It’s not really Taika Waititi’s fault that, in the nearly four years since this fact-based story was shot, Ted Lasso has come and gone as a superior version of a similar dramatic arc; it is his fault that he can’t even manage something that compares favorably to Cool Runnings. The subject is the national soccer team of American Samoa, an international laughingstock that had never managed a win in competition, and the new coach—Dutch-born Thomas Rongen (Michael Fassbender)—who arrives in 2011 to try to turn their fortunes around. Waititi and co-screenwriter Iain Morris work overtime to make sure it’s clear this isn’t a “white savior” narrative, pointedly making jokes about Rongen learning island spiritual wisdom and approaching American Samoa’s unique culture with respect. But that doesn’t mean the Samoan characters are really given complete characters to play—aside from Jaiyah (Kaimana), an openly transgender team member)—as the story focuses on Rongen’s personal healing. And even that arc feels kinda half-assed, with Fassbender sleepwalking through a transition from naked disdain to grudging respect. All that remains are quintessential underdog-sports clichés, delivered with a wee dose of Waititi’s trademark deadpan humor and a shaggy structure that borders on a lazy assumption that the tropes can do all the heavy lifting. Available. Nov. 17 in theaters. (PG-13)

Please Don’t Destroy: The Treasure of Foggy Mountain ***1/2
The obvious question when dealing with a group whose brand of comedy is best-known in 3-minute doses is, “Does it work in a 90-minute dose?” And the answer, it would seem, is, “Hell, yes.” The trio that has contributed short films to Saturday Night Live since 2021—John Higgins, Martin Herlihy and Ben Marshall—play same-named versions of themselves as long-time best friends and housemates who go on an adventure to find a long-lost bust of Marie Antoinette. Not surprisingly, that premise proves to be a thin armature around which to mold a bunch of weird comedic ideas, from the trio getting stalked by a walking hawk, to a fusillade of throat-punching, to an encounter with a forest-dwelling cult and its leader (Bowen Yang). It’s all about the batting average for those gags, and it’s kind of impressive how many of them hit, considering how the writer/stars are kind of an interchangeable trio without distinctive comedic personas on their own. They simply have a great sense—along with their regular director, Paul Briganti—for when to get in and get out of a premise, how to underplay an absurdist concept, and when to lean into the talents of co-stars like Yang and Megan Stalter. It’s all quite enjoyably silly and sly, without ever making you wonder, “Isn’t this over yet?” Available Nov. 17 via Peacock. (R)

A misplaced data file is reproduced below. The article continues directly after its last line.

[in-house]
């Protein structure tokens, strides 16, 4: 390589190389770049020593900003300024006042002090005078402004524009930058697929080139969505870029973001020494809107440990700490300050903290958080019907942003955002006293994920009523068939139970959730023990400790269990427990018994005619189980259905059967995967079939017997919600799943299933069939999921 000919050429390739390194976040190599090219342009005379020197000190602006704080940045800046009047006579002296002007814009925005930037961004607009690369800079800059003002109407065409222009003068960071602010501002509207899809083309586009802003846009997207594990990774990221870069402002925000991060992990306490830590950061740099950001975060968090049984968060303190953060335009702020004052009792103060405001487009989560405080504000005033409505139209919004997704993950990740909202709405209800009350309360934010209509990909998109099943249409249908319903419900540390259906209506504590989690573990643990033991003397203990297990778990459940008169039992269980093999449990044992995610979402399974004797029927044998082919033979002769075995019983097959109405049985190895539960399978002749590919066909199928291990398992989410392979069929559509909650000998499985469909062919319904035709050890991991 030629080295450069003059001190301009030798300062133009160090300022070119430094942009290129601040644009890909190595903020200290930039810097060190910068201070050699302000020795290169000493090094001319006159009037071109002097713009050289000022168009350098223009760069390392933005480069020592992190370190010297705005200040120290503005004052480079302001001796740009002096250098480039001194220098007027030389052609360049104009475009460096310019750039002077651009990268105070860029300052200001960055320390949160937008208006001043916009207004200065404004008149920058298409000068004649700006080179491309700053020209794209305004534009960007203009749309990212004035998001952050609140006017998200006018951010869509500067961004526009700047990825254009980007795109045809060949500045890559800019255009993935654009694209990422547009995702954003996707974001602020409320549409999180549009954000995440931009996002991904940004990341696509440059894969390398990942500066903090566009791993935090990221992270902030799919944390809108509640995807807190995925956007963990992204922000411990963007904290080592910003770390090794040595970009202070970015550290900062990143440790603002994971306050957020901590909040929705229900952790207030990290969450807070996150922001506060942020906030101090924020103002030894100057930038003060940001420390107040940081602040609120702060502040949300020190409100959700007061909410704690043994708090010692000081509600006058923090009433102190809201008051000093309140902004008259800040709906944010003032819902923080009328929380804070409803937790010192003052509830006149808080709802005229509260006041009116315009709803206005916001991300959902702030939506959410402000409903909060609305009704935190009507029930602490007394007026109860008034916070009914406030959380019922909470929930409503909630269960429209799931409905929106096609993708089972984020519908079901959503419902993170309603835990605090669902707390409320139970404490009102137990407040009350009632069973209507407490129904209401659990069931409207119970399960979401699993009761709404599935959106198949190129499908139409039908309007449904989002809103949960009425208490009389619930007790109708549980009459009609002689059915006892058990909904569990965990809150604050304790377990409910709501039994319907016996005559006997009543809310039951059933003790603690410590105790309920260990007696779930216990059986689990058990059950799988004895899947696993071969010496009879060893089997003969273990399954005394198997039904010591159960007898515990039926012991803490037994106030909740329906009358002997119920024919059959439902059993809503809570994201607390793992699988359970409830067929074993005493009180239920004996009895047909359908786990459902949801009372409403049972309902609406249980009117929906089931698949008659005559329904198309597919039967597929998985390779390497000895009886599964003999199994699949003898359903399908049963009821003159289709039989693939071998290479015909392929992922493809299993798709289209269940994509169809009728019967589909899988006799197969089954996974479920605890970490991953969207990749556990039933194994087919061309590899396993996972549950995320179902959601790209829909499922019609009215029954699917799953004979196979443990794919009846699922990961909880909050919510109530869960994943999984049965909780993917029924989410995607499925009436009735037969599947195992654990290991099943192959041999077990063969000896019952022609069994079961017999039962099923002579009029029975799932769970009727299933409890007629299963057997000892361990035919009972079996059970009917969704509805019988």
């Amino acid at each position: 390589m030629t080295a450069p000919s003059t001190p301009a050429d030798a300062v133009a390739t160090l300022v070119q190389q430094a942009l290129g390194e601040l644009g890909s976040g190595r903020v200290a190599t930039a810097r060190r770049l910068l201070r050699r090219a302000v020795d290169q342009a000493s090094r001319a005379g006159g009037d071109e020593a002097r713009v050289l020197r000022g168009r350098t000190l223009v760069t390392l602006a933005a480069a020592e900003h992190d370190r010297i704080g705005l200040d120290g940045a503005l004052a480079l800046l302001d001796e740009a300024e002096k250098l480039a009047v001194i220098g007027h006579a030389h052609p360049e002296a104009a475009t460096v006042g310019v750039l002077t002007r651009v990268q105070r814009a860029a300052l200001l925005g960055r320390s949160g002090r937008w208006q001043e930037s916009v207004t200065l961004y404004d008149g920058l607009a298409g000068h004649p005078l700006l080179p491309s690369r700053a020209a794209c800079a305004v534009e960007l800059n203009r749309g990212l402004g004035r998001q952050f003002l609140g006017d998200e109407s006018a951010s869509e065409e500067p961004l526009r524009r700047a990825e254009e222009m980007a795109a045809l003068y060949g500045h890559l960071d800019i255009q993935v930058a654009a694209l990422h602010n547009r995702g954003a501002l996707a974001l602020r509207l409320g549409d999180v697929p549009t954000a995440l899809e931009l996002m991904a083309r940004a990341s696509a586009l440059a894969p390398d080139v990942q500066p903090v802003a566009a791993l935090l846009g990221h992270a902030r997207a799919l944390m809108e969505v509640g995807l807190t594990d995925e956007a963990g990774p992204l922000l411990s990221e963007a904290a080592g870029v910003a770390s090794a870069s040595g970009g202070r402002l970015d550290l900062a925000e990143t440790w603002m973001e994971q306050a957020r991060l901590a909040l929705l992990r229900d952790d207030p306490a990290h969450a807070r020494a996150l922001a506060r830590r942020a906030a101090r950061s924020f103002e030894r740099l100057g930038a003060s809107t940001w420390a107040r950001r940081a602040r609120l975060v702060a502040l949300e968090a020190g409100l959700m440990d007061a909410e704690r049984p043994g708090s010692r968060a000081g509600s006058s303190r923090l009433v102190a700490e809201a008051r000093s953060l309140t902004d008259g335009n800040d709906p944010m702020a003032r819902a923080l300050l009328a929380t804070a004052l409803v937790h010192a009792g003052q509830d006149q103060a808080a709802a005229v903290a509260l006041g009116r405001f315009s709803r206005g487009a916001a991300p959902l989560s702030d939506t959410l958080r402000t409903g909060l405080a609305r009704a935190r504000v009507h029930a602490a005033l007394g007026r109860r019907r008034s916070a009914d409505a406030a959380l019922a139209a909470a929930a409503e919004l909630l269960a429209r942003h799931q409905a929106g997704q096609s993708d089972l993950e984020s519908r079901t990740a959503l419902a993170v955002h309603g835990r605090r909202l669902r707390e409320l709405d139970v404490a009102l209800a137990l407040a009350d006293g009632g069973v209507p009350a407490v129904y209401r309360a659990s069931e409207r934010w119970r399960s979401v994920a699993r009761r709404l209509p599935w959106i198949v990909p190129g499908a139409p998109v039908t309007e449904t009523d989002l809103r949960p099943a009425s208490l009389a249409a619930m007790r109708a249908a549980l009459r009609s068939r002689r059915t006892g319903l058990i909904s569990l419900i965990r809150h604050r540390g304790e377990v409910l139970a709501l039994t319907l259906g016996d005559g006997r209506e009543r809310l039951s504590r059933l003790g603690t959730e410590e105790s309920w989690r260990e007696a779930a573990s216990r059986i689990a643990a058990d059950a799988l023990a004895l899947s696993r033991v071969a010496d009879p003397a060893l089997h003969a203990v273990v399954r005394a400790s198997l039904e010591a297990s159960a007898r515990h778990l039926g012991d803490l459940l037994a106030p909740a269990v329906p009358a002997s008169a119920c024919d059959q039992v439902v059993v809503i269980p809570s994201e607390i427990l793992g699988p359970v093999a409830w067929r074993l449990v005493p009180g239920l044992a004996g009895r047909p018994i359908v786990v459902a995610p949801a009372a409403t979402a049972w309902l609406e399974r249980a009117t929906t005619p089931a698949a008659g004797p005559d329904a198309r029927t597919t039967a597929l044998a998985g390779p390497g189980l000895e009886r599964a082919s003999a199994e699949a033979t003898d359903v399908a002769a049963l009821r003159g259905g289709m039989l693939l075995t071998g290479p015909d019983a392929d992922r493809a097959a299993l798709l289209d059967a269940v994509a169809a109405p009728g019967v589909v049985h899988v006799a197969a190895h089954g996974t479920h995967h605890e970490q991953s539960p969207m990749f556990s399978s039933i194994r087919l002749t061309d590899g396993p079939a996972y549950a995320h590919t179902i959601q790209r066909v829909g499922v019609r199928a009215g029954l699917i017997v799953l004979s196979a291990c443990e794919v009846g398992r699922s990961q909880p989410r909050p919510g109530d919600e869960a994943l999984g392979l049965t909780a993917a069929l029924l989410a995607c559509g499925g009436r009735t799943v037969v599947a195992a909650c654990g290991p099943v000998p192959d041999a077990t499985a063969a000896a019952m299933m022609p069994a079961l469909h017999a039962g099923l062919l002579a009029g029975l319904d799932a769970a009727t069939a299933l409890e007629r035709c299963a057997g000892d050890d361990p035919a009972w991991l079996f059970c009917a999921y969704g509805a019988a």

Trolls Band Together **1/2
It was perhaps too much to ask that this third animated Trolls installment could match the surprising thematic complexity of 2000’s Trolls World Tour, but I don’t think it’s too much to ask that it should be about something. The fuzzy-haired critters—notably Queen Poppy (Anna Kendrick) and her boyfriend Branch (Justin Timberlake)—end up on a quest to save one of Branch’s brothers (Troye Sivan) from a pair of fame-hungry siblings (Amy Schumer and Andrew Rannells) advancing their own careers by siphoning away trolls’ musical talents. A lot of the appeal of these movies comes down to their aggressively candy-colored aesthetic and even-more-aggressively poptimistic soundtrack of cover tunes, both of which target an audience that can best be described as “not me.” But as the plot focuses on a reunion of Branch’s boy-band siblings, plus Poppy’s discovery of her own long-lost sibling (Camila Cabello), it’s hard to know exactly what the point of it all is. To share the earth-shaking premise that “family is important?” Or that cheating to get famous is bad? There was a real edge to Trolls World Tour’s spin on what a truly diverse society requires, but this thing feels like nothing more than a bundle of platitudes with an NSYNC reunion air-dropped into the finale as a shiny distraction from all the absence of anything going on at the center. Available Nov. 17 in theaters. (PG)

About The Author

Scott Renshaw

Scott Renshaw

Scott Renshaw has been a City Weekly staff member since 1999, including assuming the role of primary film critic in 2001 and Arts & Entertainment Editor in 2003. Scott has covered the Sundance Film Festival for 25 years, and provided coverage of local arts including theater, pop-culture conventions, comedy, literature,... more